Two Sundays back I was out at the farm mowing the CRP field (per Uncle Sam’s request, see here) and had to make a run to town for more fuel. Along the way I came across a bald eagle (Haliaeetus leucocephalus) working on a raccoon carcass (Procyon lotor). While no longer an incredibly rare sight in Ohio, it is still not common to see eagles. And this guy was the largest and closest I’d ever seen. He was maybe 10 meters from the edge of the road, and as I came closest he looked me over and decided to abandon the carcass (I’m sure it was the car and not me personally). On many occasions I’ve seen vultures leave a carcass only to circle around right away to resume their meal once the offending vehicle had passed. So I slowly passed by, pulled off the road and looked to see if this eagle would do this circle-the-meal gambit. He did circle above, but then decided to leave and I was unable to get a picture.
On the return trip I slowed as I approached the place where I’d seen the eagle hoping to get a picture. When I got to the spot where’d I’d seen him earlier there was nothing. No eagle, and amazingly, no raccoon carcass. I looked across the field and saw the eagle half way to the next road:
Some might wonder how Rory came to be 10 meters into the field from the roadway in the first place. I wondered the same, and I have several hypotheses: 1) Rory, badly injured but not immediately killed by contact with a passing vehicle, wandered into the field but subsequently perished from his injuries. 2) Vehicle driver who hit Rory was so incensed by Rory’s impertinent road hogging that he or she stopped after running him over and chucked his poor carcass 10 meters into the field (this hypothesis requires a vehicle driver or passenger capable of chucking a dead raccoon 10 meters… and I’ll admit this does rule out a large fraction of our population). Someone after the drive by raccoon squasher came upon the road kill and in a fit of civic responsibility decided the carcass should not besmirch the loveliness of a rural Ohio roadway (as for hypothesis #2, a capable raccoon chucker is needed. Alcohol may have been involved?). 4) One of Rory’s traveling companions couldn’t stomach the visage of poor Rory’s carcass lying on the asphalt and drug the remains 10 meters into the field. 5) Poor Rory wasn’t hit on the road in the first place but died a peaceful natural death about 10 meters from a local road (this hypothesis fails to account for the badly disfigured head and shoulders of the carcass). Or, my favorite, an eagle comes upon the road kill and in a fit of frustration with local traffic chasing him off the feast hoists the carcass and sets down 10 meters into the field to enjoy his discovery at leisure. This eagle hoisting a raccoon seemed unlikely to me until the remains disappeared along with the eagle.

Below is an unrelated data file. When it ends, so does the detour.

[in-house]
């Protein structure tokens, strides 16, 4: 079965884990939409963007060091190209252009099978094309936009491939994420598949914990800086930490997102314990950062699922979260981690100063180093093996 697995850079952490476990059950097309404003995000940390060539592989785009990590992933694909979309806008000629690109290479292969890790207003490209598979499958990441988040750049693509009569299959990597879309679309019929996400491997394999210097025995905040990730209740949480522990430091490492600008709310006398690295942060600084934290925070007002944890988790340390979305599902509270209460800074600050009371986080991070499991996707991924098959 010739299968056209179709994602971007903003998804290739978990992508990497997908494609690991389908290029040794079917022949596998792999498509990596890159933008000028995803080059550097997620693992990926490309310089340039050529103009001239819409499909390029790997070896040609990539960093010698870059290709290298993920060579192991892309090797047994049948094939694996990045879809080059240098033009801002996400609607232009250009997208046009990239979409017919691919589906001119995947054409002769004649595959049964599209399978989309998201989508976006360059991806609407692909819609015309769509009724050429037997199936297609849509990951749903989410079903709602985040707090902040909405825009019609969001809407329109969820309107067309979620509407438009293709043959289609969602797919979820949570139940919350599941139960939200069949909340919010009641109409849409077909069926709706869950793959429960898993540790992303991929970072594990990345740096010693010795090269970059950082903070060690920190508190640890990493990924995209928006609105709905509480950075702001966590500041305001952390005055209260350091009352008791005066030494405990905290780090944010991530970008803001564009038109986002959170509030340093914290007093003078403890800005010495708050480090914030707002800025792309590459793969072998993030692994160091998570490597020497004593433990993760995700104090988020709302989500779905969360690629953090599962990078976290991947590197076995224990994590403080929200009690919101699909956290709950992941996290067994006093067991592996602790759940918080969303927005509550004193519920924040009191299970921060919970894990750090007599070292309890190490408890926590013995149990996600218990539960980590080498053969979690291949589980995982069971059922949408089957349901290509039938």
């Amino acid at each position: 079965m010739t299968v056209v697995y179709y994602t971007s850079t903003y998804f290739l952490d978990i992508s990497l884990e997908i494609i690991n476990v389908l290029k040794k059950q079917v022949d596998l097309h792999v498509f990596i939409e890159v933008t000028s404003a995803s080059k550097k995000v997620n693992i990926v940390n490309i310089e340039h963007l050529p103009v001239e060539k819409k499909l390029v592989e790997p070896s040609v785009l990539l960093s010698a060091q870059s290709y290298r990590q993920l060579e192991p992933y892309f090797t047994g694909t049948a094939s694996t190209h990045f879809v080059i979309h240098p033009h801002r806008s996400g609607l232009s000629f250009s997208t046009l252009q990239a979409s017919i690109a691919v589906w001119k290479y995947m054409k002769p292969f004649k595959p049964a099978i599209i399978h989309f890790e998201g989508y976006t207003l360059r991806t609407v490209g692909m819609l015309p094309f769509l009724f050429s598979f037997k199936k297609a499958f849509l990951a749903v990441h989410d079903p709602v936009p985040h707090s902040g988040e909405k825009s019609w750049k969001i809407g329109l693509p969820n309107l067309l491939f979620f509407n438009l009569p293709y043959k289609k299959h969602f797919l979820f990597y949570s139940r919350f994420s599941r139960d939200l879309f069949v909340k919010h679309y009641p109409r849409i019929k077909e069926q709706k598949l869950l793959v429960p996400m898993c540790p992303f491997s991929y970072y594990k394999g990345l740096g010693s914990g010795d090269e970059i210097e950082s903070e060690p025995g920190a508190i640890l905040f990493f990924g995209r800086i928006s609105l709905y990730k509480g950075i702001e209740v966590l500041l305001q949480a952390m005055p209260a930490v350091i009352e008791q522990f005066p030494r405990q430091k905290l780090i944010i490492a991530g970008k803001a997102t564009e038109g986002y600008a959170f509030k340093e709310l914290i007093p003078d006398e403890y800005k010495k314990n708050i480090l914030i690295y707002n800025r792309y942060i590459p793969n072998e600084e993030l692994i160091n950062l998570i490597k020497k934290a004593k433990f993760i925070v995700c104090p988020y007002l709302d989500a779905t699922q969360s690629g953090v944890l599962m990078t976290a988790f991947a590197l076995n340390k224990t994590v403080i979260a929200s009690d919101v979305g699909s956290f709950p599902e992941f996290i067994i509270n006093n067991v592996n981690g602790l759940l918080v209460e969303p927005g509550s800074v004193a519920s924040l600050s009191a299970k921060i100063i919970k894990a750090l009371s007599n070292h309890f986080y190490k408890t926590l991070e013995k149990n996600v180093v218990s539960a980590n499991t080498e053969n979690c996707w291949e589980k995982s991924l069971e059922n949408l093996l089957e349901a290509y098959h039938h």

Perhaps not conclusive proof that the eagle took the raccoon, but that’s my story and I’m sticking to it.